Michael Hunkapiller received a Ph.D. in chemistry from Cal Tech in 1974. He joined ABI as its vice president for research and development in 1983.

Robert J. Kaiser received his Ph.D in chemistry from Cal Tech in 1983, and subsequently joined the Cal Tech staff as a research fellow in biology. Jane Z. Sanders joined the Cal Tech staff in 1984 as an associate biologist and was appointed senior biologist a year later. She took graduate courses in biochemistry in 1971-1972 at the Stanford University Medical School.

Lloyd M. Smith received a Ph.D. in biophysics from Stanford University in 1981, and was a senior research fellow in biology at Cal Tech from 1982 until 1987, when he was appointed assistant professor in the Analytical Division of the Department of Chemistry at the University of Wisconsin-Madison.

J. Craig Venter received his Ph.D. in physiology and pharmacology from the University of California, San Diego in 1975. In 1983 he was appointed adjunct professor of biochemical pharmacology at the State University of New York-Buffalo and joined NIH in 1984 as chief of the Receptor Biochemistry and Molecular Biology Section, NINDS. In 1987 he also became co-director of the Laboratory of Molecular and Cellular Neurobiology, NINDS, NIH and was appointed director of the NINDS DNA facility at NIH.
Rights:
Restricted. The permission of Ramunas Kondratas must be obtained before the public broadcast or public viewing of the tapes. Contact SIHistory@si.edu for more details.
Topic:
Sequence alignment (Bioinformatics)  Search this
Science -- History  Search this
Molecular biology  Search this
Laboratories  Search this
Nucleic acids -- Analysis  Search this
Nucleotides -- Analysis  Search this
Nucleotide sequence  Search this
Interviews  Search this
Oral history  Search this
Technology -- History  Search this
DNA -- Analysis  Search this
Genre/Form:
Videotapes
Transcripts
Citation:
Smithsonian Institution Archives, Record Unit 9549, DNA Sequencing Videohistory Collection
Identifier:
Record Unit 9549
See more items in:
DNA Sequencing Videohistory Collection
Archival Repository:
Smithsonian Institution Archives
EDAN-URL:
ead_collection:sova-sia-faru9549

Was recorded in the manufacturing and testing areas, and office areas of Applied Biosystems, Inc., Foster City, California. Becker, Connell, Hunkapiller, Shaffer, and Smith discussed the assembly of the ABI 370A DNA sequencer and its commercial applica...

Container:
Interviews
Type:
Archival materials
Collection Rights:
Restricted. The permission of Ramunas Kondratas must be obtained before the public broadcast or public viewing of the tapes. Contact SIHistory@si.edu for more details.
Collection Citation:
Smithsonian Institution Archives, Record Unit 9549, DNA Sequencing Videohistory Collection
See more items in:
DNA Sequencing Videohistory Collection
DNA Sequencing Videohistory Collection / Interviews
Archival Repository:
Smithsonian Institution Archives
EDAN-URL:
ead_component:sova-sia-faru9549-refidd1e372

DNA/RNA Synthesizer Model 394

Maker:
Applied Biosystems  Search this
Physical Description:
steel (overall material)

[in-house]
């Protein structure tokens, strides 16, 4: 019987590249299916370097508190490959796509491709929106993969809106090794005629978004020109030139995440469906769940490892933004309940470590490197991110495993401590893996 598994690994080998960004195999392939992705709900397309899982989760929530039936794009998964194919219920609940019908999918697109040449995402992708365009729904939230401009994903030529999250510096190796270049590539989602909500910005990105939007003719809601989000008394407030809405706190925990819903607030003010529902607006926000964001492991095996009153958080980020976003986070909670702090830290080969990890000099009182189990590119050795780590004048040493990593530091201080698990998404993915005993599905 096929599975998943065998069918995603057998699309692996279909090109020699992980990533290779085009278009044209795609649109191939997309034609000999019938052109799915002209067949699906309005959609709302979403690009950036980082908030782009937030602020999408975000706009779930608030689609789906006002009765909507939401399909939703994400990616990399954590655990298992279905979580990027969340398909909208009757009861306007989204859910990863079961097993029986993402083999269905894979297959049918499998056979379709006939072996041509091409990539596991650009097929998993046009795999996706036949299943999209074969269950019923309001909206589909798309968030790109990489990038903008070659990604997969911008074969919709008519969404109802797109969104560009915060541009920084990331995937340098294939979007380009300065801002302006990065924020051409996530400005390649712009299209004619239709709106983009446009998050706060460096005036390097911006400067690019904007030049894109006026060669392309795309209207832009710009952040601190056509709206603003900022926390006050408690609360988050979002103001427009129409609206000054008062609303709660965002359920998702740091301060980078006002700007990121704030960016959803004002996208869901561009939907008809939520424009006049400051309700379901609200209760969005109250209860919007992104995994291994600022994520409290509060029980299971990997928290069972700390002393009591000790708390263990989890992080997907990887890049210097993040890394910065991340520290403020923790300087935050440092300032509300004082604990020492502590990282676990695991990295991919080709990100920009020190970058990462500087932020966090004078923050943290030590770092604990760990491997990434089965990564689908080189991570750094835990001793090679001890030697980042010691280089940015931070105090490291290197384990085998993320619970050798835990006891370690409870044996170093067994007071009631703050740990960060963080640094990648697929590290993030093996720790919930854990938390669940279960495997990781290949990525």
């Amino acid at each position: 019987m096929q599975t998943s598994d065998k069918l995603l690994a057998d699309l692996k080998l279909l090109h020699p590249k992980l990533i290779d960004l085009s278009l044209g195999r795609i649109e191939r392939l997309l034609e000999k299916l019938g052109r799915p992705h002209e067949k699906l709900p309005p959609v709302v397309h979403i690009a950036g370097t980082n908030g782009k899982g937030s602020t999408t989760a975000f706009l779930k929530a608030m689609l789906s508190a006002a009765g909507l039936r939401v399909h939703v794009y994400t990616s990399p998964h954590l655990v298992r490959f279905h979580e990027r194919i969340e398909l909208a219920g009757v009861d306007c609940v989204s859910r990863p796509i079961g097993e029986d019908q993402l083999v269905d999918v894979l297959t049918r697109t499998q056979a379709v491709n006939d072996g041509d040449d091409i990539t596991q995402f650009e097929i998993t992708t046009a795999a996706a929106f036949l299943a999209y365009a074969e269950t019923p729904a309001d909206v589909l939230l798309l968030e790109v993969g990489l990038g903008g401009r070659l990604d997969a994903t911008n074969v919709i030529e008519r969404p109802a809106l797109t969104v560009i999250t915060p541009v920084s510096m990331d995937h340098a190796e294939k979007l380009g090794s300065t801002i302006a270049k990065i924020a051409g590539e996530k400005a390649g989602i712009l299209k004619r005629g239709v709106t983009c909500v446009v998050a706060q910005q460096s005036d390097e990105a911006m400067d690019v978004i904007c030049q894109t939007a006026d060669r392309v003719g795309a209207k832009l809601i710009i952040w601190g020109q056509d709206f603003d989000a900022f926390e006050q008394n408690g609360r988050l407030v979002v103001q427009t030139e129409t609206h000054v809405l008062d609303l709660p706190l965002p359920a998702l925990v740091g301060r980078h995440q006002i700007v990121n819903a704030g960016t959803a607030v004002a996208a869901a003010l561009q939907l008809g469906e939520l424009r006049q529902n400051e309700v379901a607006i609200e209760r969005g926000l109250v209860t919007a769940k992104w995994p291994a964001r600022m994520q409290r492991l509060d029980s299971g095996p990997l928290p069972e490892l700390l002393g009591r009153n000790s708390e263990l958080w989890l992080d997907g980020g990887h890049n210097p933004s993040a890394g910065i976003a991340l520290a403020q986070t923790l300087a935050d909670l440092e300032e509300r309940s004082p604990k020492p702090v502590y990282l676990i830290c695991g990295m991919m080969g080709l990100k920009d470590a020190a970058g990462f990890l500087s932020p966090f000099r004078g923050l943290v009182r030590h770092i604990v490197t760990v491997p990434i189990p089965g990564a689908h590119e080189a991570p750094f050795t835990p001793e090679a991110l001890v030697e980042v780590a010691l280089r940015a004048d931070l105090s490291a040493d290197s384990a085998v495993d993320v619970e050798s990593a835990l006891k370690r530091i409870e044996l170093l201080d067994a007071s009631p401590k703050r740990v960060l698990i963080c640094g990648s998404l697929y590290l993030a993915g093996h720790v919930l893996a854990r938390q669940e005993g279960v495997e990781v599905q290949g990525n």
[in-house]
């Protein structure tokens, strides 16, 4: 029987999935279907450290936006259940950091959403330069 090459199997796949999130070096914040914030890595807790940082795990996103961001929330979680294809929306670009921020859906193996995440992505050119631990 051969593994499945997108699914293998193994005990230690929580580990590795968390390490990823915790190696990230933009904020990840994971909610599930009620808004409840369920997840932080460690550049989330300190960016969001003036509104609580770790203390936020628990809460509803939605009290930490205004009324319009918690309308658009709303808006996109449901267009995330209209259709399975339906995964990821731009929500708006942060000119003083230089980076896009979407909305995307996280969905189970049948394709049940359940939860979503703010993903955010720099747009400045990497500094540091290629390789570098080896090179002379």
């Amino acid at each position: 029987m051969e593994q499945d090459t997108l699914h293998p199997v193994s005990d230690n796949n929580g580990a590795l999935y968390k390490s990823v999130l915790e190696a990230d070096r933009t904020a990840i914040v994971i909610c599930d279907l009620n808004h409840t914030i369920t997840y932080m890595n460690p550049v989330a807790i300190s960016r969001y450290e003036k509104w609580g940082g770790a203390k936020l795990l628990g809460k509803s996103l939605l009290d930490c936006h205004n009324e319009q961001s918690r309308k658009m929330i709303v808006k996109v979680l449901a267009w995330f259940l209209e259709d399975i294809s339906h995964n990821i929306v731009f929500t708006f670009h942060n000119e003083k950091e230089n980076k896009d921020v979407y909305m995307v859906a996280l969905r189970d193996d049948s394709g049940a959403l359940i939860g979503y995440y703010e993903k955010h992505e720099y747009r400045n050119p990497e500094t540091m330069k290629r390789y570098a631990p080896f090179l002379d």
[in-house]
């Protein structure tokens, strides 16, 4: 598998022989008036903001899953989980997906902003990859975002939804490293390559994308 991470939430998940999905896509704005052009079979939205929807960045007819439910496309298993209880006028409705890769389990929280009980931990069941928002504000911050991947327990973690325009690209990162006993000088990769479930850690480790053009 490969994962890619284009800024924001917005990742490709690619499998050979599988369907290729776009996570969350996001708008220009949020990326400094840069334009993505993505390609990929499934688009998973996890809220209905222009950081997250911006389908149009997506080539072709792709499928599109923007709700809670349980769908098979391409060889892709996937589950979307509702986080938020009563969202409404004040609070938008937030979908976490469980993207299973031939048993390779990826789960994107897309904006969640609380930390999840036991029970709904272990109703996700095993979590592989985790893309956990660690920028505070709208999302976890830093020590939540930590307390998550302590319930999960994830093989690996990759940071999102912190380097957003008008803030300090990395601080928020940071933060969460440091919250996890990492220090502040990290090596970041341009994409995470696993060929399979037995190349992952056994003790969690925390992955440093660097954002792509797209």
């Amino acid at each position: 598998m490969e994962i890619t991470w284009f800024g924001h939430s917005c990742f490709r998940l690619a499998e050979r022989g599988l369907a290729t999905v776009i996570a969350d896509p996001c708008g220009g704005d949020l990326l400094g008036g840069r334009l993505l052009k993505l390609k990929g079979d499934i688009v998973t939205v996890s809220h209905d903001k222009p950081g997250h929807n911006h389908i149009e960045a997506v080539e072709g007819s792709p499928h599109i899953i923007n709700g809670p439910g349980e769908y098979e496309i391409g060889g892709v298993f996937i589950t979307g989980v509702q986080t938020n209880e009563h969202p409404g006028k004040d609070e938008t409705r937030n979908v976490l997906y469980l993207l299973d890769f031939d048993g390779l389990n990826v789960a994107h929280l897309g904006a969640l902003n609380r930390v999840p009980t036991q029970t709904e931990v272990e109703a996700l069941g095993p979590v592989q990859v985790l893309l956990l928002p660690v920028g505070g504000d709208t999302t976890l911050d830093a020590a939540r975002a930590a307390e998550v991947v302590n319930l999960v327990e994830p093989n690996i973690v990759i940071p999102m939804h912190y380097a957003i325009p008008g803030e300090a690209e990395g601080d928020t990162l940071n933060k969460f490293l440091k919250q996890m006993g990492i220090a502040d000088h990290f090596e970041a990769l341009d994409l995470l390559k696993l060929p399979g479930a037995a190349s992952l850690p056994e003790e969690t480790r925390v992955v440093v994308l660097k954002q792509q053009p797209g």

glass (overall material)
plastic (overall material)
insulated wire (overall material)
Measurements:
overall: 50 cm x 66 cm x 46 cm; 19 11/16 in x 26 in x 18 1/8 in
Object Name:
dna/rna synthesizer
Date made:
1991-2007
Subject:
biochemistry  Search this
ID Number:
2004.0006.01
Accession number:
2004.0006
Catalog number:
2004.0006.01
See more items in:
Medicine and Science: Biological Sciences
Science & Mathematics
Biotechnology and Genetics
Data Source:
National Museum of American History
GUID:
http://n2t.net/ark:/65665/ng49ca746ab-7523-704b-e053-15f76fa0b4fa
EDAN-URL:
edanmdm:nmah_1275888

[Trade catalogs from PerSeptive Diagnostics, Inc.]

Variant company name:
Founded 1987  Search this
Company Name:
PerSeptive Diagnostics, Inc.  Search this
Related companies:
Perseptive Diagnostics, Inc. began as the In-Vitro division of Advanced Magnetics, Inc. ; became a subsidiary of PerSeptive Biosystems, Inc. ; entire company later (1996-1997) merged with Perkin-Elmer Corp. ; subsequent name changes include PE Corp. ; Applied Biosystems, Inc. ; PE Biosystems Group name then changed to the Applied Biosystems Group ; Celera ; Applera Corp  Search this
Notes content:
bio-molecule purifying and analyzing machinery ; announcement and Winter 1993 (Vol. 2, No. 1) issue of BioMagazine - cover story announces name and status change from Advanced Magnetics In Vitro Diagnostics to subsidiary of PerSeptive Diagnostics, Inc. ; Summer 1994 issue of same magazine, its cover story asks if leokotriene extraction is necessary ; Fall 1995 issue ; catalogs full of assay products for laboratories ; announcement of company's move to Framingham, MA ; catalog for BioCad computer workstation for Perfusion Chromatography ; two-page reprint from May 15, 1992 issue of Genetic Engineering News (GEN) with story entitled "PerSeptive Biosystems Markets Its New Real-Time Immunoassay"
Includes:
Trade catalog, price lists, manual and histories
Black and white images
Physical description:
23 pieces; 1 box
Language:
English
Type of material:
Trade catalogs
Trade literature
Place:
Cambridge, Massachusetts, United States
Date:
1900s
Topic (Romaine term):
Biotechnology and biochemical equipment and supplies  Search this
Computers and computer equipment  Search this
Electrical apparatus and equipment  Search this
Engineering consultants and contractors  Search this
Laboratories and laboratory supplies and equipment  Search this
Materials handling equipment (includes barrels; bottling and filling; casters; chains; etc.)  Search this
Measuring; calculating and testing devices  Search this
Scientific and optical instruments  Search this
Topic:
"Laboratories -- Furniture, equipment, etc."  Search this
Barrels  Search this
Biochemical engineering  Search this
Biotechnology  Search this
Bottling  Search this
Calculators  Search this
Computers  Search this
Consulting engineers  Search this
Electric apparatus and appliances  Search this
Engineers  Search this
Industrial equipment  Search this
Measuring instruments  Search this
Optical equipment  Search this
Optical instruments  Search this
Scientific apparatus and instruments  Search this
Weighing instruments  Search this
Record ID:
SILNMAHTL_31105
Location:
Trade Literature at the American History Museum Library
Collection:
Smithsonian Libraries Trade Literature Collections
Data source:
Smithsonian Libraries
EDAN-URL:
edanmdm:SILNMAHTL_31105